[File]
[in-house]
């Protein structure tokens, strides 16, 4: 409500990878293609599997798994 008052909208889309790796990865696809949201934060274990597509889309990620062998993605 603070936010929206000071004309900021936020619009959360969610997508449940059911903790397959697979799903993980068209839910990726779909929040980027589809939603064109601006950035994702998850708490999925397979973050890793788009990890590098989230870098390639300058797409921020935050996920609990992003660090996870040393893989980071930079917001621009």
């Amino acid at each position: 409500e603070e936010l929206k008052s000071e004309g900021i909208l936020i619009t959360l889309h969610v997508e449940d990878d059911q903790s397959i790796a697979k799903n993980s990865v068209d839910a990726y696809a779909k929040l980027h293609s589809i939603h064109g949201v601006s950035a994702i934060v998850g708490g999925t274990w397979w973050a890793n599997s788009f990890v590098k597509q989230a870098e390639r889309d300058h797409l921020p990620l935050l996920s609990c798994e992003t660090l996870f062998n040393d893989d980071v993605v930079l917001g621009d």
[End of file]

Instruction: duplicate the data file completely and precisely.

[in-house]
């Protein structure tokens, strides 16, 4: 409500990878293609599997798994 008052909208889309790796990865696809949201934060274990597509889309990620062998993605 603070936010929206000071004309900021936020619009959360969610997508449940059911903790397959697979799903993980068209839910990726779909929040980027589809939603064109601006950035994702998850708490999925397979973050890793788009990890590098989230870098390639300058797409921020935050996920609990992003660090996870040393893989980071930079917001621009």
């Amino acid at each position: 409500e603070e936010l929206k008052s000071e004309g900021i909208l936020i619009t959360l889309h969610v997508e449940d990878d059911q903790s397959i790796a697979k799903n993980s990865v068209d839910a990726y696809a779909k929040l980027h293609s589809i939603h064109g949201v601006s950035a994702i934060v998850g708490g999925t274990w397979w973050a890793n599997s788009f990890v590098k597509q989230a870098e390639r889309d300058h797409l921020p990620l935050l996920s609990c798994e992003t660090l996870f062998n040393d893989d980071v993605v930079l917001g621009d």